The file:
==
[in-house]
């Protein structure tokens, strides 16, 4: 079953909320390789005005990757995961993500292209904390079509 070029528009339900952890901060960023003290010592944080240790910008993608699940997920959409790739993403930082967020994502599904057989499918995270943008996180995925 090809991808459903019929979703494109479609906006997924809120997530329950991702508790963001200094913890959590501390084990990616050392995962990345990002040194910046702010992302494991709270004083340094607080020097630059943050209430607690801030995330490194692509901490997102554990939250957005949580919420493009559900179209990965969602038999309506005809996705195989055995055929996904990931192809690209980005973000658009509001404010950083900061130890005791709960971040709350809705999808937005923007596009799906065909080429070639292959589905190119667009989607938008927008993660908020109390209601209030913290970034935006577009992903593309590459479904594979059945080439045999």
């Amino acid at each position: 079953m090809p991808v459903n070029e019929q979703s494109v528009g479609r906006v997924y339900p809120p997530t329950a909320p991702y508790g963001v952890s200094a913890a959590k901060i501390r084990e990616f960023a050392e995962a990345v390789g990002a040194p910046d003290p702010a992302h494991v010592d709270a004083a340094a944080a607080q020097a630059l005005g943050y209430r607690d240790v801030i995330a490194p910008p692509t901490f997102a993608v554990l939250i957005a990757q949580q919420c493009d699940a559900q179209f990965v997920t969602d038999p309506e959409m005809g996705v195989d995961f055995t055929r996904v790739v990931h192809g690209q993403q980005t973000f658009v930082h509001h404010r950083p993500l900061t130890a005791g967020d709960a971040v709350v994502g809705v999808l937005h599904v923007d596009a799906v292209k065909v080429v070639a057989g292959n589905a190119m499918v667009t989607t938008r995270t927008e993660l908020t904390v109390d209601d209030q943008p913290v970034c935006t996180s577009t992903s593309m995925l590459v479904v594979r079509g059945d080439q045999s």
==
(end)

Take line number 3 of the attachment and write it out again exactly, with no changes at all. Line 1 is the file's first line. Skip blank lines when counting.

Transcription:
């Amino acid at each position: 079953m090809p991808v459903n070029e019929q979703s494109v528009g479609r906006v997924y339900p809120p997530t329950a909320p991702y508790g963001v952890s200094a913890a959590k901060i501390r084990e990616f960023a050392e995962a990345v390789g990002a040194p910046d003290p702010a992302h494991v010592d709270a004083a340094a944080a607080q020097a630059l005005g943050y209430r607690d240790v801030i995330a490194p910008p692509t901490f997102a993608v554990l939250i957005a990757q949580q919420c493009d699940a559900q179209f990965v997920t969602d038999p309506e959409m005809g996705v195989d995961f055995t055929r996904v790739v990931h192809g690209q993403q980005t973000f658009v930082h509001h404010r950083p993500l900061t130890a005791g967020d709960a971040v709350v994502g809705v999808l937005h599904v923007d596009a799906v292209k065909v080429v070639a057989g292959n589905a190119m499918v667009t989607t938008r995270t927008e993660l908020t904390v109390d209601d209030q943008p913290v970034c935006t996180s577009t992903s593309m995925l590459v479904v594979r079509g059945d080439q045999s």